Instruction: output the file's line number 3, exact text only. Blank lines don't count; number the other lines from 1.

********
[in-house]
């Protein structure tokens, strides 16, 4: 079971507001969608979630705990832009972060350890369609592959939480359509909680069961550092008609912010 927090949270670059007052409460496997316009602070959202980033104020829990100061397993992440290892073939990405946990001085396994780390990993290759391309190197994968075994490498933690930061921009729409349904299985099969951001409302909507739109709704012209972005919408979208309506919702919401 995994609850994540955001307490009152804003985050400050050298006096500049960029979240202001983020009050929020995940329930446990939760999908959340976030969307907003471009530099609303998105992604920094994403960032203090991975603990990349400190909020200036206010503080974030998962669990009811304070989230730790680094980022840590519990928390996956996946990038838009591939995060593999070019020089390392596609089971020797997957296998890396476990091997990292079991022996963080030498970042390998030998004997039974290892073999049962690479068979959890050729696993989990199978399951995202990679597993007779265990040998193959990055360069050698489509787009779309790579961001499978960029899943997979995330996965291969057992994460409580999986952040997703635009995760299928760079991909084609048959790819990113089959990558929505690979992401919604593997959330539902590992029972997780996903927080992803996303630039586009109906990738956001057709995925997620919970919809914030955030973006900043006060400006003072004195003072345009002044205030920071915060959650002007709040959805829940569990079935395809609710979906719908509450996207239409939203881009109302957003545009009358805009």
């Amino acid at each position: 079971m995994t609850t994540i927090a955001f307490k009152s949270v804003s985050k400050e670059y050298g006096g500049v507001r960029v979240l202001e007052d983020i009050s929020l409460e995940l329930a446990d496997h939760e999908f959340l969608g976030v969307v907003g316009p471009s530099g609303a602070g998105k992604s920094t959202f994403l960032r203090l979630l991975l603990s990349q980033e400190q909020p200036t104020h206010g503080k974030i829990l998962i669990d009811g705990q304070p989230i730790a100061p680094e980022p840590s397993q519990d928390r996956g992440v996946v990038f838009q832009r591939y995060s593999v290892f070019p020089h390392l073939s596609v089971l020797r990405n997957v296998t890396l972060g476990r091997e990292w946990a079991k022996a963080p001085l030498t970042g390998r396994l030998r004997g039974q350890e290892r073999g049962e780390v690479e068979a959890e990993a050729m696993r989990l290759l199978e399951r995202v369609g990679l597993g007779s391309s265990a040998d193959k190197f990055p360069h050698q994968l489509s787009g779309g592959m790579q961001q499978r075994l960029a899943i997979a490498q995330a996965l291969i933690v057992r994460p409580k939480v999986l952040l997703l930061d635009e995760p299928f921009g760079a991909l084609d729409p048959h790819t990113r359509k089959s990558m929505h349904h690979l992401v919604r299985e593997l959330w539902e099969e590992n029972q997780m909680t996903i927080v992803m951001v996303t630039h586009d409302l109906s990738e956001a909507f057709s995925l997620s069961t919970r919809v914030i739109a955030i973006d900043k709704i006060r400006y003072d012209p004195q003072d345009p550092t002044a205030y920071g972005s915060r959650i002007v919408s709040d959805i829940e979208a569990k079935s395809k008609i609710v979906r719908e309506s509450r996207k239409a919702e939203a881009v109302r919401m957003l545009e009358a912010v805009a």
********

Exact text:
């Amino acid at each position: 079971m995994t609850t994540i927090a955001f307490k009152s949270v804003s985050k400050e670059y050298g006096g500049v507001r960029v979240l202001e007052d983020i009050s929020l409460e995940l329930a446990d496997h939760e999908f959340l969608g976030v969307v907003g316009p471009s530099g609303a602070g998105k992604s920094t959202f994403l960032r203090l979630l991975l603990s990349q980033e400190q909020p200036t104020h206010g503080k974030i829990l998962i669990d009811g705990q304070p989230i730790a100061p680094e980022p840590s397993q519990d928390r996956g992440v996946v990038f838009q832009r591939y995060s593999v290892f070019p020089h390392l073939s596609v089971l020797r990405n997957v296998t890396l972060g476990r091997e990292w946990a079991k022996a963080p001085l030498t970042g390998r396994l030998r004997g039974q350890e290892r073999g049962e780390v690479e068979a959890e990993a050729m696993r989990l290759l199978e399951r995202v369609g990679l597993g007779s391309s265990a040998d193959k190197f990055p360069h050698q994968l489509s787009g779309g592959m790579q961001q499978r075994l960029a899943i997979a490498q995330a996965l291969i933690v057992r994460p409580k939480v999986l952040l997703l930061d635009e995760p299928f921009g760079a991909l084609d729409p048959h790819t990113r359509k089959s990558m929505h349904h690979l992401v919604r299985e593997l959330w539902e099969e590992n029972q997780m909680t996903i927080v992803m951001v996303t630039h586009d409302l109906s990738e956001a909507f057709s995925l997620s069961t919970r919809v914030i739109a955030i973006d900043k709704i006060r400006y003072d012209p004195q003072d345009p550092t002044a205030y920071g972005s915060r959650i002007v919408s709040d959805i829940e979208a569990k079935s395809k008609i609710v979906r719908e309506s509450r996207k239409a919702e939203a881009v109302r919401m957003l545009e009358a912010v805009a």